Thus, when religious people say non-religious people have no basis for finding meaning in life, and when non-religious people object, saying they do indeed find meaning in life, they are not talking about the same thing. If one can find meaning in life by creating one’s own meaning, then one is only “finding” the product of one’s own imagination. One has complete freedom to invent whatever meaning one wants.

This makes “meaning” on par with myths and fairy tales. It may make the non-religious person feel good, but it has no objective existence.

Yes, Weikart thinks that religion (read: his Christianity) imparts an objective purpose in life, and when we atheists criticize that as purpose coming from a “fairy tale”, well, at least religious people’s “purposes” are objective!:

. . . apparently many atheists and non-religious people have a hunger for meaning and a sense of moral rectitude that their worldview cannot satisfy. Sure, they are free to invent their own meaning and morality, but then they should be honest and admit that their meaning and morality has no advantage over the meaning or morality religious people put forward —or for that matter, it has no advantage over the meaning and purpose evil people invent. Their self-created meanings are every bit as much “fairy stories” as the religious ones they like to lampoon.

First of all, Weikart doesn’t recognize the irony of his implication that “See? Atheists believe in fairy tales. They’re just as bad as we are!” Well, he might respond that his Christianity is certainly not a fairy tale, because it’s not only based on empirical truths like Jesus Man being resurrected, but also gives us an objective morality and an objective purpose in our lives. But why is his Christianity true and Islam and Hinduism, which inspire different purposes, false?

But step back and consider the question: what is that meaning and purpose? As we know, one can discern an infinite number of meanings and life-purposes from just the Bible alone, for its “objective” lessons are debatable. Is the lesson to do what God tells us to do? In that case, let us stone adulterers and kids who curse their parents, and let us forsake our families and homes to follow Jesus. And how do we follow Jesus? Does our purpose include fighting against abortion and gay marriage, not to mention the Evil Materialism of Evolution? (To my mind, any purpose that makes its adherents tell lies about science, as does the Discovery Institute and Weikart himself, is a nefarious purpose.)  Discerning purpose from the Bible is at best an act of pure subjectivity, and one that comports, as Plato realized, with a pre-existing and non-Goddy set of values.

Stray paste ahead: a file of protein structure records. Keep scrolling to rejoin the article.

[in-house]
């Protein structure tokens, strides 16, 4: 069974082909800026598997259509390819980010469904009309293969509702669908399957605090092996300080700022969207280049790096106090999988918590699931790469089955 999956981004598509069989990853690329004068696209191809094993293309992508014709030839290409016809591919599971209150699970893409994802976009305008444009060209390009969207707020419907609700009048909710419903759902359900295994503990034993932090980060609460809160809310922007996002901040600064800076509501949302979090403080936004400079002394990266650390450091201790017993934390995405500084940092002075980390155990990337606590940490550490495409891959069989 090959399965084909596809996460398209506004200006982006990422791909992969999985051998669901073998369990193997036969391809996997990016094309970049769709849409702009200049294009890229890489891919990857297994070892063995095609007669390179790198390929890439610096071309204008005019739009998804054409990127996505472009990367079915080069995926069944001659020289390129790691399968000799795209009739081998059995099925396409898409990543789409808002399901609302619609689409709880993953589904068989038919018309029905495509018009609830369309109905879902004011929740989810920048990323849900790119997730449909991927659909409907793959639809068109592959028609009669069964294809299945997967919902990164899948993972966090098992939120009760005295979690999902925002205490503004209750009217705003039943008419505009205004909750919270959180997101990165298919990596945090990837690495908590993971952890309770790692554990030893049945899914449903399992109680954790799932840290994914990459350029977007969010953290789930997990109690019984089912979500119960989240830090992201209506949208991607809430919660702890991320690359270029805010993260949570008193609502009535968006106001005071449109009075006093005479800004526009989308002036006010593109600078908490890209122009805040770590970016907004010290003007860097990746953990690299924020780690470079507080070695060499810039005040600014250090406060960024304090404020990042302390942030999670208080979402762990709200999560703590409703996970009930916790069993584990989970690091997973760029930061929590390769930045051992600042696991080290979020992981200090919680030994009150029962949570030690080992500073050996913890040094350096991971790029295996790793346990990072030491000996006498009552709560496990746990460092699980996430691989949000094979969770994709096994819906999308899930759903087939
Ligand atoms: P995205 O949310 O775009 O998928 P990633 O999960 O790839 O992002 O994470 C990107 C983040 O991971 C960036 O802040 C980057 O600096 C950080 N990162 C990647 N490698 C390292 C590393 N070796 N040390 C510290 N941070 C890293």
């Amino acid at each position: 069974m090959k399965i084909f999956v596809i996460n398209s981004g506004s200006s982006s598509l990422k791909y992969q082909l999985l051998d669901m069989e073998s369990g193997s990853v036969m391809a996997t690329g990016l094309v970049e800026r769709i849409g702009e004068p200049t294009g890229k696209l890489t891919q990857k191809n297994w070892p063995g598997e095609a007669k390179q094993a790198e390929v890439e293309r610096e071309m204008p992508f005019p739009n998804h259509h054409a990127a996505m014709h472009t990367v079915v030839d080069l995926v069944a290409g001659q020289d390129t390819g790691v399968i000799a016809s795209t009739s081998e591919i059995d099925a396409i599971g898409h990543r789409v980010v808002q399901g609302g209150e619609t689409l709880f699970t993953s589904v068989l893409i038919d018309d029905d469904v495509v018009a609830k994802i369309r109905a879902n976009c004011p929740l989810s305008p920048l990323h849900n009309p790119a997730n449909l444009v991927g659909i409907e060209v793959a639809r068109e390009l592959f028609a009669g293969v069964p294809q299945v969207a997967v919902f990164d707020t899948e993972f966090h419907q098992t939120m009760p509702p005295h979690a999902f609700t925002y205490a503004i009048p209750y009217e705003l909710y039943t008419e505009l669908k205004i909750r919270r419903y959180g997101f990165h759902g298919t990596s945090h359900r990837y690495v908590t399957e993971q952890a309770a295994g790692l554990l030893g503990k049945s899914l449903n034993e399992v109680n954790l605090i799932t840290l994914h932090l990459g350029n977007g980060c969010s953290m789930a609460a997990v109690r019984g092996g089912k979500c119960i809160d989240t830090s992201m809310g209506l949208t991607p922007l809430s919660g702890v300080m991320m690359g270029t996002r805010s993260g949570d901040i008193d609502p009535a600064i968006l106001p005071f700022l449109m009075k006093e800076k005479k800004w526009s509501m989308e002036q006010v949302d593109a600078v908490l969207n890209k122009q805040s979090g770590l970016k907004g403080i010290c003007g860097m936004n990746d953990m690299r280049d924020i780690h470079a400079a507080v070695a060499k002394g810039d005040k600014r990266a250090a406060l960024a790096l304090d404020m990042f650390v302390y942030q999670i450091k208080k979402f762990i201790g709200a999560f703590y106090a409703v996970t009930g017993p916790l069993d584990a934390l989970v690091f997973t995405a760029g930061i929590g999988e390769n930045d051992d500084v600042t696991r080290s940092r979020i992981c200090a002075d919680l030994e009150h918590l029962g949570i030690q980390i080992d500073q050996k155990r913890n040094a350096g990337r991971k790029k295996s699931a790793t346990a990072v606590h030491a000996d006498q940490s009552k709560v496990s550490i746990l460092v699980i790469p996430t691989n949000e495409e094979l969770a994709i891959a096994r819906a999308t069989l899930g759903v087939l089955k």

And which scripture should the faithful pick to give them purpose, and which faith should they follow? What about Muslims? The Qur’an and its interpretations can lead to purposes completely different from those of Christians, and include exterminating unbelievers and scrupulously following the dictates of the Holy Book itself—something that Christians have learned to turn into malleable metaphors.

Any atheist can tell you that a self-constructed meaning of life is infinitely preferable to one depending on fictitious books. For the main error that Weikart makes is thinking that there’s something fictitious, something “fairy-tale-ish”, about divining one’s own meaning and purpose from our individual preferences, tastes, and secular beliefs. The bases for our “meanings” are, I’ve maintained, based on our preferences—preferences themselves grounded on secular reason and one’s personal set of emotions and pleasures. If these are the things that give us meaning, then what does it mean to say that they “have no objective existence”? They certainly do—just as objective an existence as the religious delusions (by this I mean thoughts and beliefs) of credulous believers like Weikart.

Steve Pinker’s latest book, Enlightenment Now, makes a persuasive case that progress in human welfare over the last centuries has been promoted not by religious faith, but by reason, humanism, and science. If we depended purely on faith and revelation to solve our problems, we’d have gotten nowhere. Those same virtues apply when an atheist discerns whatever meaning in life he or she finds.

And, in the end, yes, the invented meanings and purposes of those atheists who are humanists—most of us—are superior to a blind adherence to ancient dogma that brooks no dissent or reason.